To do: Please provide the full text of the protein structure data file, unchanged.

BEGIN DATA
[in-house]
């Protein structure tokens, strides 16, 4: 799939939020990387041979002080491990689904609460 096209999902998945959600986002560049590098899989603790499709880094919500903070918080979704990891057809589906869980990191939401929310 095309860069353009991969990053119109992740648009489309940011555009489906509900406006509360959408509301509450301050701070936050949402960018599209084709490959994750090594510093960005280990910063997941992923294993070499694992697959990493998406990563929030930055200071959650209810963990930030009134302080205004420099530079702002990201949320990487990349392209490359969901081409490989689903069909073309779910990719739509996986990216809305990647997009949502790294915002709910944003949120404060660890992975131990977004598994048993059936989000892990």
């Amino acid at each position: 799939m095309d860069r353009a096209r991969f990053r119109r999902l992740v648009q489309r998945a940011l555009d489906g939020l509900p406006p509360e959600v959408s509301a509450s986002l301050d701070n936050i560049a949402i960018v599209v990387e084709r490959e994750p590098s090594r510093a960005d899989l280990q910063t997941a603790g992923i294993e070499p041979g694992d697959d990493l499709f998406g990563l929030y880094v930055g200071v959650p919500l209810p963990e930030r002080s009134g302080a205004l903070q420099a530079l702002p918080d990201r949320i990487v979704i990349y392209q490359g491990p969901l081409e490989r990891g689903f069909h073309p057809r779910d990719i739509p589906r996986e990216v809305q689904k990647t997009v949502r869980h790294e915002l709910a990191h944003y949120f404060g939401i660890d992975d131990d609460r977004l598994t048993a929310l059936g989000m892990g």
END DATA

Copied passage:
[in-house]
């Protein structure tokens, strides 16, 4: 799939939020990387041979002080491990689904609460 096209999902998945959600986002560049590098899989603790499709880094919500903070918080979704990891057809589906869980990191939401929310 095309860069353009991969990053119109992740648009489309940011555009489906509900406006509360959408509301509450301050701070936050949402960018599209084709490959994750090594510093960005280990910063997941992923294993070499694992697959990493998406990563929030930055200071959650209810963990930030009134302080205004420099530079702002990201949320990487990349392209490359969901081409490989689903069909073309779910990719739509996986990216809305990647997009949502790294915002709910944003949120404060660890992975131990977004598994048993059936989000892990």
């Amino acid at each position: 799939m095309d860069r353009a096209r991969f990053r119109r999902l992740v648009q489309r998945a940011l555009d489906g939020l509900p406006p509360e959600v959408s509301a509450s986002l301050d701070n936050i560049a949402i960018v599209v990387e084709r490959e994750p590098s090594r510093a960005d899989l280990q910063t997941a603790g992923i294993e070499p041979g694992d697959d990493l499709f998406g990563l929030y880094v930055g200071v959650p919500l209810p963990e930030r002080s009134g302080a205004l903070q420099a530079l702002p918080d990201r949320i990487v979704i990349y392209q490359g491990p969901l081409e490989r990891g689903f069909h073309p057809r779910d990719i739509p589906r996986e990216v809305q689904k990647t997009v949502r869980h790294e915002l709910a990191h944003y949120f404060g939401i660890d992975d131990d609460r977004l598994t048993a929310l059936g989000m892990g």